• Kersasp writes:
    May 25th, 20097:19 pmat

    Very insightful little piece. Re:
    –––––––––––––––––
    Note 2: A thoughtful person, who helped me appreciate the inherent absurdity of the term ‘hate speech’ before I first wrote this item, provided further insight in subsequent correspondence.
    He points out (how did I miss it?) more appropriate terms that might have been chosen in lieu of ‘hate speech’. These are the expressions ‘hateful speech’ and ‘hated speech’. In both cases, a genuine adjective is combined with the noun.
    So why don’t we hear of ‘hateful speech’ and ‘hated speech’? Why were these more obvious terms overlooked?
    Is it because the ambiguity of ‘hate’ as a faux adjective is useful to those who employ the term ‘hate speech’?
    ‘Hate speech’ can be construed as speech that’s motivated by hatred – and speech that is hated by others. It can be either – or both. The ambiguity helps sustain the insinuation that speech which is ‘hated’ must necessarily have been motivated by hatred.
    –––––––––––––––––

    What hit me instantaneously wrt “why don’t we hear of ‘hateful speech’ and ‘hated speech’? Why were these more obvious terms overlooked?” is this: ‘hateful speech’: hateful *to whom*? ‘hated speech’: hated *by whom*? Hateful and hated both imply relativity and objectivity. But ‘hate’ is the absolute and root form of the concept; it is not a derivative word. That word does not raise to consciousness any subjectivity or relativity because no party is implied. The word ‘hate’ is absolute and objective, it exists on its own, and when combined with ‘speech’ it provokes no questions in most minds. I think these are the reasons the term was chosen.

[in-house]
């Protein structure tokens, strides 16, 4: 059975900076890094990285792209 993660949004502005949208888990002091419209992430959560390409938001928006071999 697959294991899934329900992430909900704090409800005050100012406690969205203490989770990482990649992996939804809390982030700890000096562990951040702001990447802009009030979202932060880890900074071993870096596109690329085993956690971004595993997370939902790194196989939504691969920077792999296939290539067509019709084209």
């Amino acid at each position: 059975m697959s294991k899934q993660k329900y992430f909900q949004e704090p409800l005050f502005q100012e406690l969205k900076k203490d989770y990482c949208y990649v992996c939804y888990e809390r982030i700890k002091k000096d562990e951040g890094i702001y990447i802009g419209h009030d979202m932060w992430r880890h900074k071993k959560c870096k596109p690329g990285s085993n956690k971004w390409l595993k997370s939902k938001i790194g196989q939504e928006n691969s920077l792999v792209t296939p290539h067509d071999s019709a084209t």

I portend a marriage of sorts (after our generation is gone; these things are incremental). A marriage between the official catchphrase ‘hate speech’ and the unofficial term ‘thought crime’. Their progeny will be ‘hate thought’ (probably punishable by incarceration and death in the dystopia to come). It will be the first bastard birth that is lawfully born.

      

  • Kersasp writes:
    May 25th, 20097:18 pmat

    Very insightful little piece. Re:
    –––––––––––––––––